The other week, an interesting study came out. To tell you the truth, it’s a bit of a doozy.
The good news is that over the past two decades, deaths from heart disease has declined. But that has slowed down big-time since 2010. The reason, according to researchers, is that conditions like type-2 diabetes, obesity, and uncontrolled blood pressure are increasing. Each of these is a significant risk factor for heart disease.
Uncontrolled high blood pressure can pose several risks. It can lead to torn blood vessels, swelling in the brain, heart attack, stroke, heart failure, and kidney failure. The thing is, blood pressure is highly controllable. It just takes some action on your part.
High blood pressure was previously defined as 140/90 mmHg but has recently been dropped to 130/80 mmHg. Getting it down to a manageable, safe range is required to reduce the risk of heart disease and thwart other potential risks. An action plan to reduce blood pressure includes:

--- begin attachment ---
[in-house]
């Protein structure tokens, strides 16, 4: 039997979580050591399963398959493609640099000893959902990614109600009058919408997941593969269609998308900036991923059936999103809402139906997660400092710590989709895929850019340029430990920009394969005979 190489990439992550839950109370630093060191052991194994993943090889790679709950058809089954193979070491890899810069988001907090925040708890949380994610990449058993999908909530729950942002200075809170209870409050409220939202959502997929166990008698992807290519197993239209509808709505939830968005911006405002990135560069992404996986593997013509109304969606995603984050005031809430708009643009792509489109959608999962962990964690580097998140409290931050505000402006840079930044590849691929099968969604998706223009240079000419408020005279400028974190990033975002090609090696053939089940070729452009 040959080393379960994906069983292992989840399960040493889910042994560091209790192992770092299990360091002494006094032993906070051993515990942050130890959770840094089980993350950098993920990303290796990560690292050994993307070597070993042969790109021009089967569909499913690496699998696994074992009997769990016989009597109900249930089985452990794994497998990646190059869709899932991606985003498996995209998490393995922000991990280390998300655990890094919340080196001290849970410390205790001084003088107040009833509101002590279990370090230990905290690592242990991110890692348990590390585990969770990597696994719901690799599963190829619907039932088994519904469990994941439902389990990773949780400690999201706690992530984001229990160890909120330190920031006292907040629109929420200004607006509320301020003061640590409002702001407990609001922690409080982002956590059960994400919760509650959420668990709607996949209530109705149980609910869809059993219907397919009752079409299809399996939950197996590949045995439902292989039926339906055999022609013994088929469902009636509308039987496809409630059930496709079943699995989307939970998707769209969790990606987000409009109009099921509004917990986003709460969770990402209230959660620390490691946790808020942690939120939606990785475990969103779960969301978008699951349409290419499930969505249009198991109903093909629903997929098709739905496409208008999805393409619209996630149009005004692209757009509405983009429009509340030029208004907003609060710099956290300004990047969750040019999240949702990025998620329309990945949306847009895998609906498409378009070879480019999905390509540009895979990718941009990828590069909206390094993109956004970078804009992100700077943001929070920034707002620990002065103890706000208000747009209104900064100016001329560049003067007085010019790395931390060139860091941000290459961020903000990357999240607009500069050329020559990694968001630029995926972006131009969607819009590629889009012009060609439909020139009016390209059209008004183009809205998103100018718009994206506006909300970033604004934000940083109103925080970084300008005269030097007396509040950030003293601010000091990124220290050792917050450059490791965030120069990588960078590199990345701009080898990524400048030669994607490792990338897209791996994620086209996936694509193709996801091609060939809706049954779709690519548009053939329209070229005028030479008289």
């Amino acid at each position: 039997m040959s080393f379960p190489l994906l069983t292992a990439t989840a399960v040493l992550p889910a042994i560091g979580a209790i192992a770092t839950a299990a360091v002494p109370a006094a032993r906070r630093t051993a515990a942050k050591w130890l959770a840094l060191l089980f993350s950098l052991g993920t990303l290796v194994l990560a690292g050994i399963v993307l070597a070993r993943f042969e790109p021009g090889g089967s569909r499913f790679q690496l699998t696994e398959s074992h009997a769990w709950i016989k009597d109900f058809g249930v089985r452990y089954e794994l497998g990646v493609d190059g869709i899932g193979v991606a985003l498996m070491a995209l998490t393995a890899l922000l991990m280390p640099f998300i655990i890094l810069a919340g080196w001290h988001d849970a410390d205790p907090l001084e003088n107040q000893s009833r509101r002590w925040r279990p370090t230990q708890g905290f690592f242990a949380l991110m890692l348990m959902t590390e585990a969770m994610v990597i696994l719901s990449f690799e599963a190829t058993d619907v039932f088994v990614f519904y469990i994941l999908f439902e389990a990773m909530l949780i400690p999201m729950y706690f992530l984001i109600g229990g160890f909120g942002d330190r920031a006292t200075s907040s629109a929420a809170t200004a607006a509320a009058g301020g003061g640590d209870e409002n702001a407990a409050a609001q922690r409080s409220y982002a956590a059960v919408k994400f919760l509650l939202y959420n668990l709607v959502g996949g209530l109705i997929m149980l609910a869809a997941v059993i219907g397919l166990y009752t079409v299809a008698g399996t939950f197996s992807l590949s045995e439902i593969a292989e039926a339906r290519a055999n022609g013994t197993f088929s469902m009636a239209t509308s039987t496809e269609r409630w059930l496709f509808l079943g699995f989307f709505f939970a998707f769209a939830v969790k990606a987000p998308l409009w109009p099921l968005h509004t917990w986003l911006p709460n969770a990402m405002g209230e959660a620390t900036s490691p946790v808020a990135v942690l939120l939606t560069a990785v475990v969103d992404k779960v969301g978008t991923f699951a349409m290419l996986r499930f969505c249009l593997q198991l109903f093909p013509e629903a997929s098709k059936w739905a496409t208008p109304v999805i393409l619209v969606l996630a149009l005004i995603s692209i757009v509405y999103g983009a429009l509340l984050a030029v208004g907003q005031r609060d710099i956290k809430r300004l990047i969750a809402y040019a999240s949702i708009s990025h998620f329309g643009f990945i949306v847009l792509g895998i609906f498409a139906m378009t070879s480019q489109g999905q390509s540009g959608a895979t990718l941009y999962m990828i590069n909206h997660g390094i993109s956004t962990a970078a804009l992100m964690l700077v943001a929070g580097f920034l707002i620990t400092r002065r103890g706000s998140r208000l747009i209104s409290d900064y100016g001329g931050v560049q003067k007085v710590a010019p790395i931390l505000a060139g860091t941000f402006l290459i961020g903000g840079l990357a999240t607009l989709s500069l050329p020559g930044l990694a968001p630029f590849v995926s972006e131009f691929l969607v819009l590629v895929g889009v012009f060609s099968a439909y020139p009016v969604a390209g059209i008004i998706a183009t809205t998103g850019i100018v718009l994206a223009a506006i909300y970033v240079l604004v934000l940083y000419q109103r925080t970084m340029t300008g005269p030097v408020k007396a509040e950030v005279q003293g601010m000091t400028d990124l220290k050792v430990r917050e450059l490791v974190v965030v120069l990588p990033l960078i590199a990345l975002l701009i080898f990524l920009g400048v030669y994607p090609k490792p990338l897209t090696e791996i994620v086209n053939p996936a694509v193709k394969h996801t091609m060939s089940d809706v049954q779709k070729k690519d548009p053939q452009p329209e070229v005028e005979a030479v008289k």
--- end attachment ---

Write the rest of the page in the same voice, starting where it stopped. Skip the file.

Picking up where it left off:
- Limiting dietary salt. For most, this will mean reducing the intake of processed food. Staying at a 1,500-milligram per-day sodium intake is safe in most cases, which is the equivalent of about a half-teaspoon.
- Avoid high-cholesterol items like cheese, burgers, and ice cream.
- Eat 4-5 servings (cups) of fruits and vegetables per day. Also, try and find room for one serving (only 3 oz.) of fish 2-3 times per week (not fried or deep-fried).
- Swap out refined grains for whole grains.
- Include low-fat dairy.
- Boost activity. Fit at least 30-minutes of exercise into your day and spend less time sitting. You can divide the 30-minutes into three 10-minute sessions, and try to stand up for at least five minutes out of every hour.
These are the major components of reducing and managing blood pressure, and each is proven to work. Keep an eye on how your blood pressure is faring, and visit your doctor if these efforts don’t result in a reduction.